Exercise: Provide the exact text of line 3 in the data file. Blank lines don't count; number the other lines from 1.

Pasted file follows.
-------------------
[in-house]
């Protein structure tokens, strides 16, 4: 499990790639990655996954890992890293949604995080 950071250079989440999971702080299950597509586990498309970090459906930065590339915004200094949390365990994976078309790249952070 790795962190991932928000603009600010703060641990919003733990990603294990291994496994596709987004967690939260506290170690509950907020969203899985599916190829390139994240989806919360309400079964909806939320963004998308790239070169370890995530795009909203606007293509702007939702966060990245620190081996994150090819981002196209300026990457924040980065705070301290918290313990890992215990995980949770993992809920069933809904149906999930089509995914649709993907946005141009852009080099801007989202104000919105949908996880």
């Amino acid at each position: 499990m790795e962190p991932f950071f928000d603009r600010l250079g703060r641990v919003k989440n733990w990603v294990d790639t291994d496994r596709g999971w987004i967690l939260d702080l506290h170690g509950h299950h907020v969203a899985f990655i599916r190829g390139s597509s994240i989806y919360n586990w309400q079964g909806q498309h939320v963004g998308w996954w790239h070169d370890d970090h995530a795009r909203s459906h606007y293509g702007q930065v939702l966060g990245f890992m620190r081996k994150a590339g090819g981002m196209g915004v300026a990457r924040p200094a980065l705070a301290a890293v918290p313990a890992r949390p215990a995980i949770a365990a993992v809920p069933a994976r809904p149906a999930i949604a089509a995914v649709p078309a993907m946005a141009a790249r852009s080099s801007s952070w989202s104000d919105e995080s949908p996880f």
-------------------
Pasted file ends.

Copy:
């Amino acid at each position: 499990m790795e962190p991932f950071f928000d603009r600010l250079g703060r641990v919003k989440n733990w990603v294990d790639t291994d496994r596709g999971w987004i967690l939260d702080l506290h170690g509950h299950h907020v969203a899985f990655i599916r190829g390139s597509s994240i989806y919360n586990w309400q079964g909806q498309h939320v963004g998308w996954w790239h070169d370890d970090h995530a795009r909203s459906h606007y293509g702007q930065v939702l966060g990245f890992m620190r081996k994150a590339g090819g981002m196209g915004v300026a990457r924040p200094a980065l705070a301290a890293v918290p313990a890992r949390p215990a995980i949770a365990a993992v809920p069933a994976r809904p149906a999930i949604a089509a995914v649709p078309a993907m946005a141009a790249r852009s080099s801007s952070w989202s104000d919105e995080s949908p996880f």